Bad News for Gold Bugs? IMF to Sell Nearly 200 Tons
"The top priority in conducting the gold sales is to avoid disruption to the gold market," Andrew Tweedie, director of the IMF's Finance Department, said in a statement. "Prior to any sales on the gold market, sales were first made exclusively to interested central banks, thus shifting gold within the official sector."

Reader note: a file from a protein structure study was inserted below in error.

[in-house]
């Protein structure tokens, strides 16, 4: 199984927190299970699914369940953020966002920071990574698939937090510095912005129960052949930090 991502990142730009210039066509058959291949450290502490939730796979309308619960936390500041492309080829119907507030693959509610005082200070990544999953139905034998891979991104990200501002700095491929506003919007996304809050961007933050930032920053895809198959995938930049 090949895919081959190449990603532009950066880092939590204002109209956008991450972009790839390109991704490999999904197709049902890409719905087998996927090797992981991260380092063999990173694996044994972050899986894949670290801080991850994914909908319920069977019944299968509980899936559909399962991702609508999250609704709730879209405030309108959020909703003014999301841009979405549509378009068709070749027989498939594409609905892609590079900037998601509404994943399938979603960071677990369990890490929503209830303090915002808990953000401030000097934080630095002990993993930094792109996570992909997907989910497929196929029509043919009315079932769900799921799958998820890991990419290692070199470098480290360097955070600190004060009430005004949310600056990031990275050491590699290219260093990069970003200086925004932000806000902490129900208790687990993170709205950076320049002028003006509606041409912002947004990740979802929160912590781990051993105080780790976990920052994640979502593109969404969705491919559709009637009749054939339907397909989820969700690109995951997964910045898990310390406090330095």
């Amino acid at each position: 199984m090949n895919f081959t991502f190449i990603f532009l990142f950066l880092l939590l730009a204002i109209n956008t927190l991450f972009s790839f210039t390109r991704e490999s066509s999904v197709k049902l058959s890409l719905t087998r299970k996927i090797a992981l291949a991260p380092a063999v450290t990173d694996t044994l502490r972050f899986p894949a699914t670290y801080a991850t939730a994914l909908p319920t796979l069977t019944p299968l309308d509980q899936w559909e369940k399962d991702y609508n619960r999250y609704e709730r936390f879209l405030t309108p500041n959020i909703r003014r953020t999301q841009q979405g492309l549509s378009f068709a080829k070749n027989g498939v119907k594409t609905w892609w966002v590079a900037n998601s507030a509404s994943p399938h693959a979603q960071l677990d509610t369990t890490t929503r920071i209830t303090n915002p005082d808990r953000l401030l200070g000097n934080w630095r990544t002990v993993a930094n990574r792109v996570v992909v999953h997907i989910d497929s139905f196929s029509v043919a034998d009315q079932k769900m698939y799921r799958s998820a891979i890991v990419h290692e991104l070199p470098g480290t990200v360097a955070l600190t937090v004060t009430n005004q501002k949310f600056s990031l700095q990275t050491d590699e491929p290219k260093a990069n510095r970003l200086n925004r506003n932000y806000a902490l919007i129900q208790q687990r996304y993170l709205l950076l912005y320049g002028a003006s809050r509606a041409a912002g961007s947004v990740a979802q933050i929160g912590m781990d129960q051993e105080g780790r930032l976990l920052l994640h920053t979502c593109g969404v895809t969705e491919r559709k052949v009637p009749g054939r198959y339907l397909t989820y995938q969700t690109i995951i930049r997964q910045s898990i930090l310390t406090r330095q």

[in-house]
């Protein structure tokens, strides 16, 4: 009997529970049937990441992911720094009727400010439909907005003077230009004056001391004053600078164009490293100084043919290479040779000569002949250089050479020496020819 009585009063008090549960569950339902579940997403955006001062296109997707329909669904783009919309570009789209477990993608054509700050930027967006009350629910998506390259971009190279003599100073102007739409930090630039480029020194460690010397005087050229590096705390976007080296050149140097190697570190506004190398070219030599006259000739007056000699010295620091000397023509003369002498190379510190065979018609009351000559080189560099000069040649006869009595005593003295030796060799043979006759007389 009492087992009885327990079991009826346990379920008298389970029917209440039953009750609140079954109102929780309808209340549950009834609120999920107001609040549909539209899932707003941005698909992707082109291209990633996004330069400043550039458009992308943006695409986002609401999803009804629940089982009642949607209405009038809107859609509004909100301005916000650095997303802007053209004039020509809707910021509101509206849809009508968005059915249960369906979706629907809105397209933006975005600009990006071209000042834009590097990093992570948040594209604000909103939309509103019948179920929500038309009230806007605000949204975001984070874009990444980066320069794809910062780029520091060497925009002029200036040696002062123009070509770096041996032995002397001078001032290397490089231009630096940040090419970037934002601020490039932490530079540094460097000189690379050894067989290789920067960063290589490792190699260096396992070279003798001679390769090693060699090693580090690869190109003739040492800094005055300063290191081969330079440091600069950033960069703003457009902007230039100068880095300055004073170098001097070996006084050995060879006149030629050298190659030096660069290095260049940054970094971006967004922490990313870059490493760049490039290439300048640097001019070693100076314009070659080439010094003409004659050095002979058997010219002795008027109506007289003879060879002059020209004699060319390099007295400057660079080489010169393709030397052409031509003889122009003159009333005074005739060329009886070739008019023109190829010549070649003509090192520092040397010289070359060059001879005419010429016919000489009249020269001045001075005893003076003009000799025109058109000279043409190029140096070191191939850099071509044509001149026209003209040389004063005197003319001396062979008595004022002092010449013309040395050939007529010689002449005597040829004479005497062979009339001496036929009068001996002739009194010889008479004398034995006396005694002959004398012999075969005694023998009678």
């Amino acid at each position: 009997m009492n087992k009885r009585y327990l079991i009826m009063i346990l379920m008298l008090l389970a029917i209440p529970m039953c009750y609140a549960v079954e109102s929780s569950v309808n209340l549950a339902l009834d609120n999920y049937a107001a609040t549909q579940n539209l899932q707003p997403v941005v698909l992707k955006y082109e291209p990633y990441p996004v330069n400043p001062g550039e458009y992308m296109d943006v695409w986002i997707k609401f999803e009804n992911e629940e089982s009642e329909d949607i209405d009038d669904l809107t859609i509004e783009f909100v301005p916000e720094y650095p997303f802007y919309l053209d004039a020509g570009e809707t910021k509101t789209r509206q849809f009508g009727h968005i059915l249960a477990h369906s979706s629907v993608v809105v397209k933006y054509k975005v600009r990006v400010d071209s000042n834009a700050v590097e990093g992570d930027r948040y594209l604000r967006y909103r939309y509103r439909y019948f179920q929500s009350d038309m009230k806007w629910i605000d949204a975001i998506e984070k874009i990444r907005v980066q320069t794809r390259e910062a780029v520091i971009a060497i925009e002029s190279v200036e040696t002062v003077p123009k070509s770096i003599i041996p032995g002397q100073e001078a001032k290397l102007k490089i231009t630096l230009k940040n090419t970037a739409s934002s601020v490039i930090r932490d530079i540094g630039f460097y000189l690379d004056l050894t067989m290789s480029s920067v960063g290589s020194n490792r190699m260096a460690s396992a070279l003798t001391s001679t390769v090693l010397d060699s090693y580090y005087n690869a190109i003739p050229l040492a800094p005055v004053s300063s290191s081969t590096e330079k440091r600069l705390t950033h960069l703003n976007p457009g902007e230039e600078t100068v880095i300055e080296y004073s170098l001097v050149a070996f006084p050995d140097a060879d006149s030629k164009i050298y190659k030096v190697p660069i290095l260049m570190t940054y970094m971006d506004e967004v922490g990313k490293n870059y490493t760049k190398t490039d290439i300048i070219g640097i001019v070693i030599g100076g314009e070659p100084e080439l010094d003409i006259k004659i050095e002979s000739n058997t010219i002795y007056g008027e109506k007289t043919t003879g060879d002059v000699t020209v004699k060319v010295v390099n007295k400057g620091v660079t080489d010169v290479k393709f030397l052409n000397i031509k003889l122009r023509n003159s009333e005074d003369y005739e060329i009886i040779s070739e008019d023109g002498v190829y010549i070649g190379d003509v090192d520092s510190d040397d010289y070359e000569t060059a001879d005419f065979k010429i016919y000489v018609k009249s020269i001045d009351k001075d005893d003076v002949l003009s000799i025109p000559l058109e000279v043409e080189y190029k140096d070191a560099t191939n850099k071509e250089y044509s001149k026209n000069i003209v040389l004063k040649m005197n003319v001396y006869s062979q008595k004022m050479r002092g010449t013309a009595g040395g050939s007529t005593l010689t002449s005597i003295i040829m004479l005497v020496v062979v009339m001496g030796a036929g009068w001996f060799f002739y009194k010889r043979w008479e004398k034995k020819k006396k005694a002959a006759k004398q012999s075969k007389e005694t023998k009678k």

But analysts prepared clients for further drops in the price of the precious metal. "While the IMF attempts to sell the gold in a phased manner over time, short-term gold supply is likely to rise and could, at least psychologically, weigh on the gold price," wrote analysts at Germany's Commerzbank.
Since September, the IMF has sold 212 metric tons of gold. The biggest purchaser was the Reserve Bank of India, which bought 200 tons for $6.7 billion. That's considered to be "the single largest gold transaction in recent decades," the IMF said. The remaining gold was purchased by the Central Bank of Sri Lanka (10 tons) and the Bank of Mauritius (two tons).